B is the nozzle orpen section, also formed of hard rubber, which is screwed into the open threaded end of the handle A and made tubular for the reception of the peneholding plug O, which forms a seat and affords a firm support for the pen b, which is held in place within the nozzle by the friction of the inside of the latter and the upper side of the plug O, the latter holding the pen so rmly against the interior of the nozzle as to effectually prevent the ink fromv iiowing along that portion of the upper surface of the pen which lies within the said nozzle. The heel of the pen rests against a shoulder CZ on the interior of the nozzle, as seen in Fig. 2, which makes a tight joint to exclude the ink, and also forms a gage for setting the pen, so that the latter will project the proper distance from the end of the nozzle.
The upper side of the plug C, which lies in Contact with the under surface of the pen, is provided with a longitudinal groove e, which forms a duct or channel, through which the ink passes from the reservoir to the pen.
Within this groove c is fitted the ink-feeding Wire f, which projects rearwardly beyond the pen-plug O into the rear portion of the nozzle or -pen section, so that it will be in direct contact with the ink when the pen is in the position which it occupies when in use, the ink following the wi re f, which lies in contact with the under side of the pen, and being conducted thereby through the duct or channel c to and along that portion of the under side of the'pen in front of the plug O, the wire being of somewhat smaller size than the channele, so as to fit loosely therein and afford sufficient space for the passage of the ink therethrough. The f eed-wire f extends along the under surface of the pen in front of the IOC plug C, and is then bent and passes up through an aperture g, formed in the pen at the inner end of the slit or slightly in the rear of the same, the wire j" thence passing along in contact or nearly in contact with the upper surface of the pen to or nearly to its point, as seen in Figs. l, 2, and 5. The aperture g is of somewhat larger diameter than that of the wire f, in order to afford a free passage for the ink from the under to the upper side of the pen. rlhe portion lO of the feed-wire f, which extends along the upper surface of the pen, is preferably flattened to such an extent as to render it very thin and flexible, thus forming an exceedingly light and pliable spring, which will yield freely to the move ments of the nibs ef the pen without stiffening the same or interfering in any manner with the free and natural action of the pen in the operation of writing, and by thus flattening this portion of the feed-wire a larger surface is afforded for holding' the ink over the slit, whereby an adequate supply is insured, so that when an increased quantity is needed for shading or heavy lines the pen will respond immediately, as required.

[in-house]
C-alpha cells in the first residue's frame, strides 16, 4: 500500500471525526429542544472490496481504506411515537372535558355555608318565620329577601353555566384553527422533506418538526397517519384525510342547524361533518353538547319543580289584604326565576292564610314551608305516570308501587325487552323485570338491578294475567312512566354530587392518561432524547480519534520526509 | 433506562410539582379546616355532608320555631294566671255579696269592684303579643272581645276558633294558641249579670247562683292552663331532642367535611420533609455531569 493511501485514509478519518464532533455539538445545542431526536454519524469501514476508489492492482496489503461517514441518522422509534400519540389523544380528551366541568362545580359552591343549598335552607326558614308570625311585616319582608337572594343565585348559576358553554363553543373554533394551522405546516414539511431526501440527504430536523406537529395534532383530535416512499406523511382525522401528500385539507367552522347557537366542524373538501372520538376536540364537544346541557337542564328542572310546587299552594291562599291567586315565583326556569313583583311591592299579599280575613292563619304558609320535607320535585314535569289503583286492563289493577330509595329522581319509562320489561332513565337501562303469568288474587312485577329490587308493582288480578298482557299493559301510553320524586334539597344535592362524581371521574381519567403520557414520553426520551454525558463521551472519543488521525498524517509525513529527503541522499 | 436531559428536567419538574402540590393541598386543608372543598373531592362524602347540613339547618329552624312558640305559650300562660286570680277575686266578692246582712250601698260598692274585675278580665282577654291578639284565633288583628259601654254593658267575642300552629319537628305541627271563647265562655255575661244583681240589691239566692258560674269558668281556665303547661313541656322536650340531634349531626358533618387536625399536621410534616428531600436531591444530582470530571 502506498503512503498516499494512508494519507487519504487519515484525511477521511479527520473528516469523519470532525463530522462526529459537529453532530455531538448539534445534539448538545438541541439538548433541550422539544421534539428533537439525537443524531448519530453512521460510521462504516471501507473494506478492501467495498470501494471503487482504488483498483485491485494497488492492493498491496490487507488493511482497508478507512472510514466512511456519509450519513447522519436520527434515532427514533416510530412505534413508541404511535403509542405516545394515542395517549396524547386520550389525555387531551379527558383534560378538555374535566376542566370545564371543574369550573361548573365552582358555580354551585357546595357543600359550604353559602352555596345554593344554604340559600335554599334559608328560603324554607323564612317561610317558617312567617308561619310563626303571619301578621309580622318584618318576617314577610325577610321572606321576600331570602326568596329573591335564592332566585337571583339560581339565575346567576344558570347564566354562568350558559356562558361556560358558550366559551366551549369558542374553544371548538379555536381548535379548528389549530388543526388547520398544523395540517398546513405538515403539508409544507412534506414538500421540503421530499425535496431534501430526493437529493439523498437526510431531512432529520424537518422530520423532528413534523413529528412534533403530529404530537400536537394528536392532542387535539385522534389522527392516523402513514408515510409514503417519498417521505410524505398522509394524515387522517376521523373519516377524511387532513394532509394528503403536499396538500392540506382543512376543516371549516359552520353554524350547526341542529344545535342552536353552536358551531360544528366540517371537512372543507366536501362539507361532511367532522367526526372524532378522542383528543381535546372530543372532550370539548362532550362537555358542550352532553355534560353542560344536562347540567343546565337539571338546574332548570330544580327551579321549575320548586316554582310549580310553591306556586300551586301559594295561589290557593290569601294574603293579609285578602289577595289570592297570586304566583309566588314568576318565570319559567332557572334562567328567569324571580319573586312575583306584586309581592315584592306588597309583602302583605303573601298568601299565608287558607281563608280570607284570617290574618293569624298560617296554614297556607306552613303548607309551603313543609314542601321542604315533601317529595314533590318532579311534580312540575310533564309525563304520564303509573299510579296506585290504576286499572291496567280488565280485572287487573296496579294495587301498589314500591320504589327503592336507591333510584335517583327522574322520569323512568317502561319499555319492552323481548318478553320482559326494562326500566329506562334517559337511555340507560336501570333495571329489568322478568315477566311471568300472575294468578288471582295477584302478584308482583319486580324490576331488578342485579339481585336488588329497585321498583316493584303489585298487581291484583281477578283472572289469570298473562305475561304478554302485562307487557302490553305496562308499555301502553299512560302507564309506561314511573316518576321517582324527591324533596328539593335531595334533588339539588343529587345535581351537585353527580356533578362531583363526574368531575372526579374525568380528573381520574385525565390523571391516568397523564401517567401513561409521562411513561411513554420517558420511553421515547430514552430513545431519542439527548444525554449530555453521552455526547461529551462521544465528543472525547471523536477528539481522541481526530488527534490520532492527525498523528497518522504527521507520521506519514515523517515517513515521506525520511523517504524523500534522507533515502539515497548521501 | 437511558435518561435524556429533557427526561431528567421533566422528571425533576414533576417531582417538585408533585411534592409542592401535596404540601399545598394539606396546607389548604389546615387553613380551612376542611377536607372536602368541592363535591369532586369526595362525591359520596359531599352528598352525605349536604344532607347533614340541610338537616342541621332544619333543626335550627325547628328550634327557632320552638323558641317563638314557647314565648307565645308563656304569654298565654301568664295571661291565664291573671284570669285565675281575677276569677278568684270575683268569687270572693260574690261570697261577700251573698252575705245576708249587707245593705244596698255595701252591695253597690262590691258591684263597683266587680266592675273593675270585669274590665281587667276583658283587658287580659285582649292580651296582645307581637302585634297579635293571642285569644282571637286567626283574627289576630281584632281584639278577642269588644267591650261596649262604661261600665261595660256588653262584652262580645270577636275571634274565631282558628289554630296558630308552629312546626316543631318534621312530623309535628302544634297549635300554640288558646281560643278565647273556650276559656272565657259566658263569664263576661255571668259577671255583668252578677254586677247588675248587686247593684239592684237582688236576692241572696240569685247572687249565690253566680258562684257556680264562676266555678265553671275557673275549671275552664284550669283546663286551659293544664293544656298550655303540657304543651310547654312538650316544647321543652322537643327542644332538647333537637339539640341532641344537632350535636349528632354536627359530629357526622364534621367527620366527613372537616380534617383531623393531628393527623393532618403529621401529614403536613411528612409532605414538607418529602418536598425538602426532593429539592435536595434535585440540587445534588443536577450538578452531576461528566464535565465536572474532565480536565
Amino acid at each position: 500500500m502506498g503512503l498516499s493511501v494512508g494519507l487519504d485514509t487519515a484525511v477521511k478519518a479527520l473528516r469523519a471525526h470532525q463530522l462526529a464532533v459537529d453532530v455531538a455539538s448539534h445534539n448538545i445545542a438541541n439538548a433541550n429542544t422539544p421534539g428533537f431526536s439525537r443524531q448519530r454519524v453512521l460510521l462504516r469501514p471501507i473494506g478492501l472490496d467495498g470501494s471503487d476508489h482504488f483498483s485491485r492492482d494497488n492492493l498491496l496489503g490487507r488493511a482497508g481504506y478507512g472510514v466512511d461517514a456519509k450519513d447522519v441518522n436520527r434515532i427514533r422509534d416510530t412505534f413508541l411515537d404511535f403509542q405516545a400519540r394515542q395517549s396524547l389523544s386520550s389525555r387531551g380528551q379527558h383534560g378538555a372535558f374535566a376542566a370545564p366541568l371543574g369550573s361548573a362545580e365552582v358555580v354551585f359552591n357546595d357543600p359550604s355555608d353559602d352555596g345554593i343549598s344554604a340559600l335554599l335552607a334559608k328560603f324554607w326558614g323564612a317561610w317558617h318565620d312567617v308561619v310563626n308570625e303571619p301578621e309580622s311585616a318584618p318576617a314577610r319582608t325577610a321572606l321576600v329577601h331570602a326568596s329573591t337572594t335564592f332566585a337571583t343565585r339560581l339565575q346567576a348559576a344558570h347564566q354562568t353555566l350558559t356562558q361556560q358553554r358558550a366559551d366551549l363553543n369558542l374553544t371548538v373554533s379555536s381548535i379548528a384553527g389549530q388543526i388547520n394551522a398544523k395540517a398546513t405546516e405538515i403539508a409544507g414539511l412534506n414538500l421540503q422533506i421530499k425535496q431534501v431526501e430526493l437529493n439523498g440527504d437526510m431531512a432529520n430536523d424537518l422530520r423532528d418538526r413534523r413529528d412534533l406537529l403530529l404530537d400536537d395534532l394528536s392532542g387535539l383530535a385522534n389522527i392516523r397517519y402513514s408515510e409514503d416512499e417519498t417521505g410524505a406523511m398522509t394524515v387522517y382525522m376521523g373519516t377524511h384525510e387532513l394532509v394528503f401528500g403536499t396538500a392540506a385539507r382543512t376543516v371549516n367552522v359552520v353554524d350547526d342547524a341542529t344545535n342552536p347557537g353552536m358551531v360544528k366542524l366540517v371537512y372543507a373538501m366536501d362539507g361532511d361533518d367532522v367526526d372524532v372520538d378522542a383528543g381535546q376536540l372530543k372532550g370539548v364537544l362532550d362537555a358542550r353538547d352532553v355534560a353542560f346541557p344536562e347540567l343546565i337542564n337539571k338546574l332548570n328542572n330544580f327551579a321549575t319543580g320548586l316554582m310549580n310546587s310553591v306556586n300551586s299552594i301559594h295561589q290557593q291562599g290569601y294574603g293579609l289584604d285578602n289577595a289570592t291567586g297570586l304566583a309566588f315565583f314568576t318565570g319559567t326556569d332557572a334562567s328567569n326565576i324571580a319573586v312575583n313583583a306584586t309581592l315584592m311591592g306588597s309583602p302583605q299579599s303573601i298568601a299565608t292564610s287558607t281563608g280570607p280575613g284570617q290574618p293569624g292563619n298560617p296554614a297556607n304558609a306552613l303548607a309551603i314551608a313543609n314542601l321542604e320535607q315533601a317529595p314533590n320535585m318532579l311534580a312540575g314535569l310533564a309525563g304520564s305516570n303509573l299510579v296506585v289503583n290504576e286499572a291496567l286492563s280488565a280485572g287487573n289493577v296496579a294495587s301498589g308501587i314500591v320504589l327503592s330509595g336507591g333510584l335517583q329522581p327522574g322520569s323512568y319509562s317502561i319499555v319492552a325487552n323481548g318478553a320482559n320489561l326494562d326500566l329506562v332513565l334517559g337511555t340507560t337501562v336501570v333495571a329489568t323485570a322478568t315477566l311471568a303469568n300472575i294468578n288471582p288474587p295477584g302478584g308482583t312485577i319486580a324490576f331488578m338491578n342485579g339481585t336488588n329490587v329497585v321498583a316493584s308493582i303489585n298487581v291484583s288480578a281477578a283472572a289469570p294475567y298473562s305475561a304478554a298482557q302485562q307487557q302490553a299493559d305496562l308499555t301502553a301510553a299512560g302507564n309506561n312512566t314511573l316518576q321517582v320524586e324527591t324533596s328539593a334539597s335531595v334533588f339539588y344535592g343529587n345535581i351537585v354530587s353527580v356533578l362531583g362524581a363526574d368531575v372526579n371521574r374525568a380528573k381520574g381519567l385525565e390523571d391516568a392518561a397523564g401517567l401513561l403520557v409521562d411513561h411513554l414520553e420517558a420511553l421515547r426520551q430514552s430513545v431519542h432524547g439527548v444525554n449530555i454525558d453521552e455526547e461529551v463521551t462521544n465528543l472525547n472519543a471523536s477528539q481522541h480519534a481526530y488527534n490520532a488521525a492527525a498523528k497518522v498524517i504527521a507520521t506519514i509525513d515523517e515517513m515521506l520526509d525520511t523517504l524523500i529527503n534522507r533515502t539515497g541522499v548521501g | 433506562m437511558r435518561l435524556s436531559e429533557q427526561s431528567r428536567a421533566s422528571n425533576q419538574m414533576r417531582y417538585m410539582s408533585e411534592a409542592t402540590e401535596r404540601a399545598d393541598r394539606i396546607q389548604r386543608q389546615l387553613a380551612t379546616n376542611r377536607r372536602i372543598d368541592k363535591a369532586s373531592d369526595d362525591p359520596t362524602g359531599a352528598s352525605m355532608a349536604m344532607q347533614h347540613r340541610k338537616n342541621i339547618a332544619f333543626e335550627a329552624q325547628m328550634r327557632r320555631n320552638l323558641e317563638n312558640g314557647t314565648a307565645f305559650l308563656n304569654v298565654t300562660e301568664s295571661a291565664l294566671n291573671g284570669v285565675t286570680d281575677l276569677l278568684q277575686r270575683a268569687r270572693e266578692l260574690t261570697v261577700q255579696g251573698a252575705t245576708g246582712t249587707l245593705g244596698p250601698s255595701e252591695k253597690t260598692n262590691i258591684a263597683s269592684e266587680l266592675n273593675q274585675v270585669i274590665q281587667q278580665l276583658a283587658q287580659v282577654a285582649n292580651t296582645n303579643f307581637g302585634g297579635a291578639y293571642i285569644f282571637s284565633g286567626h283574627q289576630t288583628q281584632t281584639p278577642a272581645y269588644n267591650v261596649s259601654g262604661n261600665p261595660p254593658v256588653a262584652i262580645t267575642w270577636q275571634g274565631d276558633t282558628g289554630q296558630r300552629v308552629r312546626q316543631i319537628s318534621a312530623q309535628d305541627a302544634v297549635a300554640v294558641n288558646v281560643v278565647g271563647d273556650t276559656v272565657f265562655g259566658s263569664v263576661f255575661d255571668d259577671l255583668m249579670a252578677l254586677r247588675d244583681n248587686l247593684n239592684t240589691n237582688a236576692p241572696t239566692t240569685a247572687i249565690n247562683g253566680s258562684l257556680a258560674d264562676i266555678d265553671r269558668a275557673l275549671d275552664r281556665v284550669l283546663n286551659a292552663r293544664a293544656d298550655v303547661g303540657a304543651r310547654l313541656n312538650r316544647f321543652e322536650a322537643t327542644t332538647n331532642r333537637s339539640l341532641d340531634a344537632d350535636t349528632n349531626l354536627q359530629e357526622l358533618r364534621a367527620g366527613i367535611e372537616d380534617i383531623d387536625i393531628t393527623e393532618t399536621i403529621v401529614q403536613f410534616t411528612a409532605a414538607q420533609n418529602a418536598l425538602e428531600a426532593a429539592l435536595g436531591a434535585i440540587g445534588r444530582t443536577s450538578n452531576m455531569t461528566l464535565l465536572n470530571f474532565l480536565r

Another advantage incident to the flattenin g of the feed-wire, as described, is that when the nibs of the pen are spread apart in the act of shading the wire cannot by any possibility drop between the same, which would prevent them from returning to their normal position, as might occur if a wire of small diameter was employed not having its outer portion flattened, as described.
The front end of the pen-holding plug C is preferably made concave or funnel-shaped and is provided with a central longitudinal passage if, forming a vent or air-duct, through which air is admitted to the ink-reservoir to prevent the formation of a vacuum and to allow the ink to flow freely through the inkduct c to the nibs of the pen, as desired, the pressure of the air passing inward through this duct z' forcing the ink back and effectually preventing it from entering the same. The air duct or channel, instead of passing through the center of the plug, as shown, may extend through any other suitable portion of the same to afford a proper supply of air to the ink-reservoir.
D is the ordinary cap, which is placed, as